## Visualizing Elementary Calculus: Differentiation Rules 1

The basic rules of differentiation are linearity, the product rule, and the chain rule. Once we start graphing functions, we’ll revisit these rules.

### Linearity

The linearity of differentials means

$\textrm{d}(\alpha u + \beta v) = \alpha \textrm{d}u + \beta \textrm{d}v$

$\alpha$ and $\beta$ are constants, while $u$ and $v$ might change.

This looks obvious, but here’s a quick sketch.

First we’ll look at $\textrm{d}(\alpha u)$. Construct a right triangle with base 1 and hypotenuse $\alpha$. Then extend the base by length $u$. This creates a larger, similar triangle. The hypotenuse must be $\alpha$ times the base, so the hypotenuse is extended by $\alpha u$.

Then increase $u$ by $\textrm{d}u$. This induces an increase $\textrm{d}(\alpha u)$ in the hypotenuse.

We draw an original blue triangle with base 1 and hypotenuse alpha. Then it's extended to the dark green triangle, adding u to the base and alpha*u to the hypotenuse. Finally, we increment u by du and observe the effect.

The little right triangle made by $\textrm{d}u$ and $\textrm{d}(\alpha u)$ is similar to the original, so

$\frac{\textrm{d}(\alpha u)}{\textrm{d}u} = \frac{\alpha}{1}$

or

$\textrm{d}(\alpha u) = \alpha \textrm{d}u$

Next look at $\textrm{d}(u + v)$. $u+v$ is just two line segments laid one after the other. We increase the lengths by $\textrm{d}u$ and $\textrm{d}v$ and see what the change in the total length $\textrm{d}(u+v)$ is.

The total change is equal to the sum of the changes.

$\textrm{d}(u + v) = \textrm{d}u + \textrm{d}v$

These rules combine to give the rule for linearity

$\textrm{d}(\alpha u + \beta v) = \alpha \textrm{d}u + \beta \textrm{d}v$

### The Product Rule

The product rule is

$\textrm{d}(uv) = u\textrm{d}v + v\textrm{d}u$

To show this, we need a line segment with length $uv$.

Start by drawing $u$, then drawing a segment of length 1 starting at the same place as $u$ and going an arbitrary direction.

Close the triangle. Extend the segment of length 1 by $v$, and close the new triangle. We’ve now extended the base by $uv$.

Construction of length u*v, by similar triangles.

Increase $u$ by $\textrm{d}u$ and $v$ by $\textrm{d}v$. This results in several changes to $uv$.

The segment $uv$ has a little bit chopped off on the left, since $\textrm{d}u$ cuts into the place where it used to be.

$uv$ is also extended twice on the right. The first extension is the projection of $\textrm{d}v$ down onto the base. All such projections multiply the length by $u$, so the piece added is $u\textrm{d}v$.

Finally there is a piece added from the very skinny tall triangle. It is similar to the skinny, short triangle created by adding $\textrm{d}u$ to $u$. The tall triangle is $(1+v)$ times as far from the bottom left corner as the short one, so it is $(1+v)$ times as big. Since the base of the short one is $\textrm{d}u$, the base of the tall one is $(1+v)\textrm{d}u$.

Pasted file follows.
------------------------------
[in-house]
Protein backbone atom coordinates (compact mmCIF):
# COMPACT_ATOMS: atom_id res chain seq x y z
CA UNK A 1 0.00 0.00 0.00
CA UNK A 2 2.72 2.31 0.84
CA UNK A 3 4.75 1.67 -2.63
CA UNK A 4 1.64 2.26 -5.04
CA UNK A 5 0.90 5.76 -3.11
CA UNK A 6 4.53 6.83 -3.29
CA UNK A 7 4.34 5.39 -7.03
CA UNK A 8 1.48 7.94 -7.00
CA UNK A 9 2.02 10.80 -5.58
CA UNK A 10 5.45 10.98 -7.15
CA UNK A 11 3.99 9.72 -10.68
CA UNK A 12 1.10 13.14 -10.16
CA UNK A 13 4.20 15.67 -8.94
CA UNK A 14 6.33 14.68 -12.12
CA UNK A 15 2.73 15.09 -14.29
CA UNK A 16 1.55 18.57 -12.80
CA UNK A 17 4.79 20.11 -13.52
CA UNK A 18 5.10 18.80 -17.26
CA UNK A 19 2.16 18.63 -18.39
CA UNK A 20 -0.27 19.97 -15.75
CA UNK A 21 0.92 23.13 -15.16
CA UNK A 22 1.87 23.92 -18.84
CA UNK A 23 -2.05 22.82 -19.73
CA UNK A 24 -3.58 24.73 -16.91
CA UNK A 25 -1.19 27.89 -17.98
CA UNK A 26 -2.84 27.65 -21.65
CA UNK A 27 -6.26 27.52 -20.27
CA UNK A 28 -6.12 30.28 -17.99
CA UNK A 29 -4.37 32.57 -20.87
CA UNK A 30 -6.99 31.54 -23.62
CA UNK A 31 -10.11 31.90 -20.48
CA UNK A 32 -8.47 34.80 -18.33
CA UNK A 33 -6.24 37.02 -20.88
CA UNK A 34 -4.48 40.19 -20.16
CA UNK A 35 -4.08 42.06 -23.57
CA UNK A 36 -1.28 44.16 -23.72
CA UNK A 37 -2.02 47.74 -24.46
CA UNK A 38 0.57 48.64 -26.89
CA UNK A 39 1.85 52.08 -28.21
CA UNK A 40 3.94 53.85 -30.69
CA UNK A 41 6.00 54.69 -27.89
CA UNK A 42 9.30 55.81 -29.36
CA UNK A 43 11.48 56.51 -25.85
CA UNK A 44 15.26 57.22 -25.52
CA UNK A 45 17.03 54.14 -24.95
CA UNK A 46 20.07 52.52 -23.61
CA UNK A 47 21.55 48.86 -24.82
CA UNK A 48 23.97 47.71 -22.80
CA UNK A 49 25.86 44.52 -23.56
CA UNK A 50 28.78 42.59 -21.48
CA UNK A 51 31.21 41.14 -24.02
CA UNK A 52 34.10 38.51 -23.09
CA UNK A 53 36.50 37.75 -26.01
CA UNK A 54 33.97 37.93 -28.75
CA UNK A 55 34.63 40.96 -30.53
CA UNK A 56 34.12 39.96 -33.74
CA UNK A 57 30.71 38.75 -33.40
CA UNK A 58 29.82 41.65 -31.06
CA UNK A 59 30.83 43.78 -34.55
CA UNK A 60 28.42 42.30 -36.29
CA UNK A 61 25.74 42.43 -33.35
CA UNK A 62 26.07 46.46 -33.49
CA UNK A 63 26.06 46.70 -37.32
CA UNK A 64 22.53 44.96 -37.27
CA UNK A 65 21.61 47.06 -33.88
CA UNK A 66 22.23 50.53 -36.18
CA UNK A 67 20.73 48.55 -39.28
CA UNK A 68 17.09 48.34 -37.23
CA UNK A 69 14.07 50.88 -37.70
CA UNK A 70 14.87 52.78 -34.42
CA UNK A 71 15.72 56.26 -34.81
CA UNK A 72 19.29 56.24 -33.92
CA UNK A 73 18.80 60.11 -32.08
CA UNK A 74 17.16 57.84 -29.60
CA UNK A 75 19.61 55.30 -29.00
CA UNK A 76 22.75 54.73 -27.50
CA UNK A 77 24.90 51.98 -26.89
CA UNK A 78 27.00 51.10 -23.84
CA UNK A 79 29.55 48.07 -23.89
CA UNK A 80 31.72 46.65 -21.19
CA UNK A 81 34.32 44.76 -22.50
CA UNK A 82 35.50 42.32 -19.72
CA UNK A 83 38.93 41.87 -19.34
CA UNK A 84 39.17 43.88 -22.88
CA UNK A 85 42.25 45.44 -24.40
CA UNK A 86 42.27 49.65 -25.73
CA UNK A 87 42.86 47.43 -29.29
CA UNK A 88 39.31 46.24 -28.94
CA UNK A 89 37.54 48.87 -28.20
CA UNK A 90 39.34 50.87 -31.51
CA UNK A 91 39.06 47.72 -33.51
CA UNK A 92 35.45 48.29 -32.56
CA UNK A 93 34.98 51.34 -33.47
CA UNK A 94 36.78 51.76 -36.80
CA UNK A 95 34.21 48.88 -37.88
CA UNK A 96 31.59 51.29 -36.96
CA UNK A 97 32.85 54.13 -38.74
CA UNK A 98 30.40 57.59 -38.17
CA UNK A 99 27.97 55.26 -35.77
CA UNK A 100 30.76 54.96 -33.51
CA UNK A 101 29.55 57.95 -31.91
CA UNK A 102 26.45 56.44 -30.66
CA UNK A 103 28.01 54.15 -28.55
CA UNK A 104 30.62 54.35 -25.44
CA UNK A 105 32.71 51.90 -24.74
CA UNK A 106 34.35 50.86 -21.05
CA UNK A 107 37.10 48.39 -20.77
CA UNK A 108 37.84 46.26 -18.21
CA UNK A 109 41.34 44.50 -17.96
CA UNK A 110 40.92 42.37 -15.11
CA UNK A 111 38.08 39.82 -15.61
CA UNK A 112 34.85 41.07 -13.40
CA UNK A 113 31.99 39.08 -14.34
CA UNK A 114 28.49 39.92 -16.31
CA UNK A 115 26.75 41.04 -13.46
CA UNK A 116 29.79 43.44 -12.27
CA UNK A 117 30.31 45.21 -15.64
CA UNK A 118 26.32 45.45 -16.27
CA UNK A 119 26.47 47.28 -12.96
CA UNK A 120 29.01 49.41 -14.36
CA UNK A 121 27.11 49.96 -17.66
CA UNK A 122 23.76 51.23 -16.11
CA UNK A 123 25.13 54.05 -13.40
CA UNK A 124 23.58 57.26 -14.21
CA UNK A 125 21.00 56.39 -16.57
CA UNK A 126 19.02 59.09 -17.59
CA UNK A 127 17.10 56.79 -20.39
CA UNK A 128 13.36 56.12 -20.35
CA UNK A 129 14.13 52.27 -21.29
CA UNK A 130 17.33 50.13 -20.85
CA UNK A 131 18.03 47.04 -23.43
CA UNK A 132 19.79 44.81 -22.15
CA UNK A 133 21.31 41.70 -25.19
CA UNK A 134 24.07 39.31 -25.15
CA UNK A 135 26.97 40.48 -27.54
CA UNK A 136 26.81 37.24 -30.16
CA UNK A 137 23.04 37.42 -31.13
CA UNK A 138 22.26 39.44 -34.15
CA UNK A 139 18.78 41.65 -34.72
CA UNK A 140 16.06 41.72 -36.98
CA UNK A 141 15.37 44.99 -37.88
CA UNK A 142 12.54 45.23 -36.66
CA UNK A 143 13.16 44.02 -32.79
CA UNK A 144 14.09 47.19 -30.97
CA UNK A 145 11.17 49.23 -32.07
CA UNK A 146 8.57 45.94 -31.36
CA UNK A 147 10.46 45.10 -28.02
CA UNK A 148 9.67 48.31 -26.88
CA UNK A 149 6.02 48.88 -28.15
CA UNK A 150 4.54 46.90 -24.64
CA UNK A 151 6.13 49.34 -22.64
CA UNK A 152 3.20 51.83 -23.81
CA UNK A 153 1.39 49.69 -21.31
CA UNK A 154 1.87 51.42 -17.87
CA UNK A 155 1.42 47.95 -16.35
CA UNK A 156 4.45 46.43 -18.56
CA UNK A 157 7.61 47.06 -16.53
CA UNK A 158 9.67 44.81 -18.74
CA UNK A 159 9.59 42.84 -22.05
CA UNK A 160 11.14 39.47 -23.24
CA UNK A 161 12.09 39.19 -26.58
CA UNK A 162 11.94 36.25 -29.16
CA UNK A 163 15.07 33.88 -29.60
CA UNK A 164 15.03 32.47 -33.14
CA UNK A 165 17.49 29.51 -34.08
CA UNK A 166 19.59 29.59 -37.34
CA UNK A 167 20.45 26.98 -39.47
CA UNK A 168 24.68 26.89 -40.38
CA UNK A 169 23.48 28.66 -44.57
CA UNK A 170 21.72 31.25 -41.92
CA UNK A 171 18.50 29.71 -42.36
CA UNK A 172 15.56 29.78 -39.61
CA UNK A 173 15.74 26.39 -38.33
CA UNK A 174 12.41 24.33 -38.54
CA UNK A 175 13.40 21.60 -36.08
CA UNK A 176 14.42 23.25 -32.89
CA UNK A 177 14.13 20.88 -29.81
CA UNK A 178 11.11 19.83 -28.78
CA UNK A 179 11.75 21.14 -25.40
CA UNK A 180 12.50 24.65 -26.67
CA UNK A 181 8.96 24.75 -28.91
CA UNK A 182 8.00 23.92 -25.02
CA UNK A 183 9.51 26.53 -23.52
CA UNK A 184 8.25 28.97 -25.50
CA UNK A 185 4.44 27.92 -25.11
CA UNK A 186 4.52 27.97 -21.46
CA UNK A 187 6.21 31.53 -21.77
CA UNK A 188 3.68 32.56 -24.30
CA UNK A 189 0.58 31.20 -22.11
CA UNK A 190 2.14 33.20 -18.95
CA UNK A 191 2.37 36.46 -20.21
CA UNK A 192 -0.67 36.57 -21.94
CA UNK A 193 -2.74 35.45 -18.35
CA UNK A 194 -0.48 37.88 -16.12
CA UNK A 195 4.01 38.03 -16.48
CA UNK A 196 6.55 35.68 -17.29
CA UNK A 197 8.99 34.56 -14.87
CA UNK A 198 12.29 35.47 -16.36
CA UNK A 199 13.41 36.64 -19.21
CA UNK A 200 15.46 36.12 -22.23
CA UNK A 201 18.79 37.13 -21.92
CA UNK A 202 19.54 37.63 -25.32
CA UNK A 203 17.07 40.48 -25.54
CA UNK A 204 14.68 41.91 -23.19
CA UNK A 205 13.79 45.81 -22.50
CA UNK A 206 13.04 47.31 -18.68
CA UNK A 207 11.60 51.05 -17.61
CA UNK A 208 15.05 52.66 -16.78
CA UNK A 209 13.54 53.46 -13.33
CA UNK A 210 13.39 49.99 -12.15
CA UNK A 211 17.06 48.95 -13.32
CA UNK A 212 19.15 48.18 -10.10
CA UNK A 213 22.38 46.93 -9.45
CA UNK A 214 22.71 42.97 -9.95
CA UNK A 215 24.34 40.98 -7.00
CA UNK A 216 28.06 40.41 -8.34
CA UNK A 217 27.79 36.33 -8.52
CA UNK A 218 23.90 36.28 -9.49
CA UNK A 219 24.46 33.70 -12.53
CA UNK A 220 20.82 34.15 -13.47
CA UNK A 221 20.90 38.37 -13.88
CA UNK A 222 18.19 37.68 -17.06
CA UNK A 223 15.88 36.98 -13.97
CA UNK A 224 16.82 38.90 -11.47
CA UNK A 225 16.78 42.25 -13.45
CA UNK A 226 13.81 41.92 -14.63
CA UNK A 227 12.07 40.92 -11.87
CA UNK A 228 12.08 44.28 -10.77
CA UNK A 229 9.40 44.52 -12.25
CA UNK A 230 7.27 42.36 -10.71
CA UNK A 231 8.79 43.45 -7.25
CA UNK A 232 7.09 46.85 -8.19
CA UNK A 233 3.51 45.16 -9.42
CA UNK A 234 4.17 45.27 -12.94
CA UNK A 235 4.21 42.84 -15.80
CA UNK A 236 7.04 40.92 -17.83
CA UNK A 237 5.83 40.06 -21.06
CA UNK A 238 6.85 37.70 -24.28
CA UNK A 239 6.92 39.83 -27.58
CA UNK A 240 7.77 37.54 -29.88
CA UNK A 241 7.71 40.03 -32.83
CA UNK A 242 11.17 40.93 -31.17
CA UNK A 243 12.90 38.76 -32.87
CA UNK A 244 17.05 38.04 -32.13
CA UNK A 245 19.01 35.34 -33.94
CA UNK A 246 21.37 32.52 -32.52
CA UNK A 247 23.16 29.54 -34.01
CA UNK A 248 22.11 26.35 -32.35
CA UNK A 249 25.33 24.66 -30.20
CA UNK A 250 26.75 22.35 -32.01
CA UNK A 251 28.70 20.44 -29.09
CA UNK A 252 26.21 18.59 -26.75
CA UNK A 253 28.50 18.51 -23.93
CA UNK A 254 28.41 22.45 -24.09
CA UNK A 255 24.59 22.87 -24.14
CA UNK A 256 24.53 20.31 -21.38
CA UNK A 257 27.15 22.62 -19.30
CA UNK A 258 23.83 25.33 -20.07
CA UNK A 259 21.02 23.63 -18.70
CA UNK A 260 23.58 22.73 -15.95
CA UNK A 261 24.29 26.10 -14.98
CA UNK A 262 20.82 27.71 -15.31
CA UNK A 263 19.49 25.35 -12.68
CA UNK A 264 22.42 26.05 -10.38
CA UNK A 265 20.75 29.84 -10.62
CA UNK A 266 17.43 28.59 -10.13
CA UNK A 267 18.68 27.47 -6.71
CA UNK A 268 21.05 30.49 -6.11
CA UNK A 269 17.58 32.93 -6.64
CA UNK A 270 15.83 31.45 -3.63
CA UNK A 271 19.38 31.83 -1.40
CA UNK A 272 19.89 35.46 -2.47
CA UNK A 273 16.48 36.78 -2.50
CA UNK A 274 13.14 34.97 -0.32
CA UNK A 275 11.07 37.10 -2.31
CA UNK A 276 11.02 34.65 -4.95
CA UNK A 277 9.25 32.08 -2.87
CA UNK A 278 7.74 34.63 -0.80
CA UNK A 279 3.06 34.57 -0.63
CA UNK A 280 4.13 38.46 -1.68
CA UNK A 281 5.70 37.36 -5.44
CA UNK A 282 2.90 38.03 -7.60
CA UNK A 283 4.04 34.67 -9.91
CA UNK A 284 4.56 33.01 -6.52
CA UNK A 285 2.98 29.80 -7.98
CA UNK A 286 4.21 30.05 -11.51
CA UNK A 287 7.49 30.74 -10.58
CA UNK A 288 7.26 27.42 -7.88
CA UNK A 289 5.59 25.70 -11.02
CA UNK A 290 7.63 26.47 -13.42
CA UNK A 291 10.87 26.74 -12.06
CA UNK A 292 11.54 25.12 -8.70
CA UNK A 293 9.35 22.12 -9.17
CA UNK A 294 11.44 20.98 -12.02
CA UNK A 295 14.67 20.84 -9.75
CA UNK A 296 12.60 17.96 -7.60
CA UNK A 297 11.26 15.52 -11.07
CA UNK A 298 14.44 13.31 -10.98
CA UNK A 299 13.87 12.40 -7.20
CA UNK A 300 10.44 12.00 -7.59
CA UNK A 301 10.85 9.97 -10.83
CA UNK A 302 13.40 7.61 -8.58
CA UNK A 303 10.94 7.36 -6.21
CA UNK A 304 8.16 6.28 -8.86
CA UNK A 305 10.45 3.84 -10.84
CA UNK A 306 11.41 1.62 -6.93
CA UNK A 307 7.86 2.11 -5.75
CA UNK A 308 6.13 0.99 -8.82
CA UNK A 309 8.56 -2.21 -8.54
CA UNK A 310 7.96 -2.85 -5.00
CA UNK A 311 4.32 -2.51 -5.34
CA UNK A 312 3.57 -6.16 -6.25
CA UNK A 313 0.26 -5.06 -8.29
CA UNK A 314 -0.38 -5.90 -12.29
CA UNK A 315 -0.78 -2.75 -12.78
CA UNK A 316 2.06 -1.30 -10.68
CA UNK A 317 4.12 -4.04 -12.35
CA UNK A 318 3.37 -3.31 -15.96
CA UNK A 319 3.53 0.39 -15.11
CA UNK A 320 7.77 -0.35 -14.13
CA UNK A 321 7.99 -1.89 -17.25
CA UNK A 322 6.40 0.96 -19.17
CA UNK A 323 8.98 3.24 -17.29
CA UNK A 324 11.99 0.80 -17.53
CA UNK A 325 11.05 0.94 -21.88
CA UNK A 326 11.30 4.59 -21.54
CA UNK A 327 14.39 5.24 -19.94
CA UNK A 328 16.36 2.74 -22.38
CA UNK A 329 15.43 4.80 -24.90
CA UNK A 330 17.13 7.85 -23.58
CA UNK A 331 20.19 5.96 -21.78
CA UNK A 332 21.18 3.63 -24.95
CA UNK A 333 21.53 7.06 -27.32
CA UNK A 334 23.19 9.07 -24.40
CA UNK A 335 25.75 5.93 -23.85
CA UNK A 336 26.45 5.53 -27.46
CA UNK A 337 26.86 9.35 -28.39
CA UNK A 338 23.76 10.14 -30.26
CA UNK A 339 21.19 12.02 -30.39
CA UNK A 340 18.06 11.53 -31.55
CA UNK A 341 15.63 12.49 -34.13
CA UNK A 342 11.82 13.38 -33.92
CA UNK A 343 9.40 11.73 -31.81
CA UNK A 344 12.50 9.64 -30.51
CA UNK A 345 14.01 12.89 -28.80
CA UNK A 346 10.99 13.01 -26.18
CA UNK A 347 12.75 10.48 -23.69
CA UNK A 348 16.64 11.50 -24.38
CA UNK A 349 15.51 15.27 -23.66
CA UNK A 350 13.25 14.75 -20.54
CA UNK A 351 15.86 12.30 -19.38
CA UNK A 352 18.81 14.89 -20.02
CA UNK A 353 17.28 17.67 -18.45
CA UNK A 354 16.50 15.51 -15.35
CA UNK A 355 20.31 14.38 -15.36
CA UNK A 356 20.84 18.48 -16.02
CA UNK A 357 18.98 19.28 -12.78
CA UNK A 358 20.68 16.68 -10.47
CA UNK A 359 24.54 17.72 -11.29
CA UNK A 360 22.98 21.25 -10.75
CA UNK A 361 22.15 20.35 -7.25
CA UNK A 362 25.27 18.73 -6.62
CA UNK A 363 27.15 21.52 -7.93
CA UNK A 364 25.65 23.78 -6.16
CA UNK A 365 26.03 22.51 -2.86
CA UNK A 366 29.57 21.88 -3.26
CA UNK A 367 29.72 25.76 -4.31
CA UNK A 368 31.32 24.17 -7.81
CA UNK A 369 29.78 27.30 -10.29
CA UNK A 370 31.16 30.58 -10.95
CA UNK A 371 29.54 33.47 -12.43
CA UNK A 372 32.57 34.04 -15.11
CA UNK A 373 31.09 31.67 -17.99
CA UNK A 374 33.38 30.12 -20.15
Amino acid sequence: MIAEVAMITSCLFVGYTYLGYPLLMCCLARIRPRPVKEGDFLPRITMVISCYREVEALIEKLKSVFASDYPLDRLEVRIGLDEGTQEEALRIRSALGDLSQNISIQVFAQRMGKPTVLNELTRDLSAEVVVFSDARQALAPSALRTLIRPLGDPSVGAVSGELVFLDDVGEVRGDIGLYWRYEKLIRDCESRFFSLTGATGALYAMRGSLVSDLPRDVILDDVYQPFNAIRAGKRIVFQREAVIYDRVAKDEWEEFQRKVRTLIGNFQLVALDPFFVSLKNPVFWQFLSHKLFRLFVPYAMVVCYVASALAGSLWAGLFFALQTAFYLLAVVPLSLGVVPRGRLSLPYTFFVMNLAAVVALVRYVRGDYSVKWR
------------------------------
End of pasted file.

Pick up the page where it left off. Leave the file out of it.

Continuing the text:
Combining all three changes to $uv$, one subtracting from the left and two adding to the right, we get

$\textrm{d}(uv) = -\textrm{d}u + u\textrm{d}v + (1+v)\textrm{d}u = u\textrm{d}v + v\textrm{d}u$

This is the product rule. We’ll give another visual proof in the exercises.

### The Chain Rule

Suppose we want $\textrm{d}\sin x^2$. (There’s no particular reason I can think of to want that, but we have a limited milieu of functions at hand right now.)

We know $\textrm{d}(\sin\theta) = \cos\theta\textrm{d}{\theta}$. Let $\theta = x^2$.

$\textrm{d}(\sin x^2) = \cos(x^2)\textrm{d}(x^2)$

But we already know that $\textrm{d}(x^2) = 2x\textrm{d}x$, so substitute that in to get

$\textrm{d}(\sin x^2) = \cos(x^2)2x\textrm{d}x$

This is called the chain rule. A symbolic way to right it is

$\frac{\textrm{d}f}{\textrm{d}t} = \frac{\textrm{d}f}{\textrm{d}x}\frac{\textrm{d}x}{\textrm{d}t}$

Suppose you are hiking up a mountain trail. $f$ is your height above sea level. $x$ is the distance you’ve gone down the trail. $t$ is the time you’ve been hiking.

$\textrm{d}f/\textrm{d}t$ is the rate you are gaining height. According to the chain rule, you can calculate this rate by multiplying the slope of the trail $\textrm{d}f/\textrm{d}x$ to your speed $\textrm{d}x/\textrm{d}t$.

### Exercises

• Show that the linearity rule $\textrm{d}(\alpha u) = \alpha \textrm{d}u$ is a special case of the product rule.
• What is the derivative of $A\sin\theta + C\cos\theta$ with respect to $\theta$? Take the derivative with respect to $\theta$ of that. (This is called a “second derivative”.) What do you get? (Answer: -1 times the original function)
• Use the product rule to prove by induction that the derivative of $x^n$ is $n x^{n-1}$ for all positive integers $n$.
• Apply the product rule to $x^nx^{-n} = 1$ to prove that the “power rule” from the previous question holds for all integers $n$.
• Look back at the arguments from the introduction. Draw a rectangle with one side length $u$ and one side length $v$. Its area is $uv$. Use this to prove the product rule.
• Apply the chain rule to $(x^{1/n})^{n} = x$ to find the derivative of $x^{1/n}$ with respect to $x$ for all integers $n$ (Answer: $\frac{1}{n} x^{1/n -1}$)
• Argue that the derivative of $x^{p/q} = \frac{p}{q}x^{p/q - 1}$ for all rational numbers $p/q$.
• Show that the derivative of a polynomial is always another polynomial. Is there any polynomial that is its own derivative? (Answer: no, except zero)
• Combine the product rule with the chain rule to prove the quotient rule $\textrm{d}\frac{u}{v} = \frac{u\textrm{d}v - v\textrm{d}u}{v^2}$

### One Response to “Visualizing Elementary Calculus: Differentiation Rules 1”

1. Mohamed c/raxmaan jama' Says:

First, i greated all muslims by lhe greating of islam which says: “salamu calaykum”. I admire how elementary calculus works , lhe one who discovered or developed it is newton , newton was very lhinker person . If my voice goes to a scientist, it goes to newton! For his hard work on science.